Gloria Oramasionwu just completed her MPH at the Johns Hopkins Bloomberg School of Public Health and did her Capstone Project by analyzing the 2003 Nigeria Demographic and Health Survey in greater depth concerning correct treatment of childhood malaria. Among 1603 children under five years of age who had a febrile illness in the two weeks prior to the survey (a proxy measure for malaria) 26.9% received the appropriate malaria drug (as of 2003) by the second day of onset.
An important finding, seen in the chart below was that correctness was related to source of care. Those who got care from a public sector health facility were the most likely (41.7%) to have received correct treatment. Unfortunately only 24.5% of children got their treatment from a public facility. In contrast 42.1% got treatment from drug vendors, but only 27.8% of this treatment was correct. This has important implications for planning national malaria treatment programs.
Two key concerns arise – training of providers in the non-public sectors to give correct treatment and the cost and availability of new first line ACT drugs. With training, we have found that among staff of orthodox health facilities, those in the public sector are more likely to be included in in-service training programs compared to their counterparts in private facilities. Additionally few programs exist to train drug vendors even though they provide the bulk of malaria medicines in some countries. These training gaps need to be closed in order to increase the likelihood that children will receive correct and timely malaria treatment.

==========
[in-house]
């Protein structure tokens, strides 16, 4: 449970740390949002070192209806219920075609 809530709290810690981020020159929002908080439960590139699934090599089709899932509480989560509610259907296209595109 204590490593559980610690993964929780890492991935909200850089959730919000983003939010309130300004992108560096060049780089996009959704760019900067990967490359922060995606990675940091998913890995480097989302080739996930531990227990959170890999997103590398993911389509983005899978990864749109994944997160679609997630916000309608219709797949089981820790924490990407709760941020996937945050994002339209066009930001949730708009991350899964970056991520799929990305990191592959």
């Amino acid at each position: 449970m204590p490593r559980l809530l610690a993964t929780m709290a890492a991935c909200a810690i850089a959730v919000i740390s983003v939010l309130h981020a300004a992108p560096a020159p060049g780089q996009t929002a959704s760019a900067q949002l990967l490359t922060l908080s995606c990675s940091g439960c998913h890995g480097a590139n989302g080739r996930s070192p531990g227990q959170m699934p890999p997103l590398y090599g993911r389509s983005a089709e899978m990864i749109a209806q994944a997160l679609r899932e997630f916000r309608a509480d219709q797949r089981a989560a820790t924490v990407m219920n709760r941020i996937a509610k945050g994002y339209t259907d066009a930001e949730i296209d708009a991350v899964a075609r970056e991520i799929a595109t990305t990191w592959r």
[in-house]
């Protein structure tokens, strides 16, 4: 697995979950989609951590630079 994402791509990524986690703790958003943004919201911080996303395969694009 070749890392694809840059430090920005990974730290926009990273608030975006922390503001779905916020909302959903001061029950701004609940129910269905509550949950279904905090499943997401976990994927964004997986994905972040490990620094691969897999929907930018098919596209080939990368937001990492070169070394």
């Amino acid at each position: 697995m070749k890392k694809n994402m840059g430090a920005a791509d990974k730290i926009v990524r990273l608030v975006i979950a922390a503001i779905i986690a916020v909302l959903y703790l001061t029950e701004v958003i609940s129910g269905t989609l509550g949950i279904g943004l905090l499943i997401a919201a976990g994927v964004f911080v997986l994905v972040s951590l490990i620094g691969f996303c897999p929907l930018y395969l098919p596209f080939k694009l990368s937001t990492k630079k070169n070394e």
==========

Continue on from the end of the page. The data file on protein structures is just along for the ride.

The ACT issue poses different challenges. ACTs may cost up to 10 times that of the chloroquine or sulfadoxine-pyrimethamine that children were given in 2003. This may influence access to correct treatment unless ACTs are free or highly subsidized. Usually ACTs are free in the public sector because of programs like GFATM, PMI and the World Bank Booster Program. These programs may not cover 100% of need, and so cash strapped local health services may buy inappropriate but cheaper alternatives. Additionally, these donor programs have not so far extended into the private sector. There are exploratory efforts to make ACTs available at subsidized rates for the private sector, and those need to be expanded because it is the private sector that meets to bulk of need, for example, nearly 50% of parents get their antimalarial drugs from drug vendors and medicine shops in rural Nigeria.
In conclusion, a proper national malaria treatment plan or strategy requires coordination and planning among all sectors so that whenever a parent of a child with malaria seeks care he/she will be guaranteed to get correct treatment at whatever type of source or facility that is convenient and acceptable.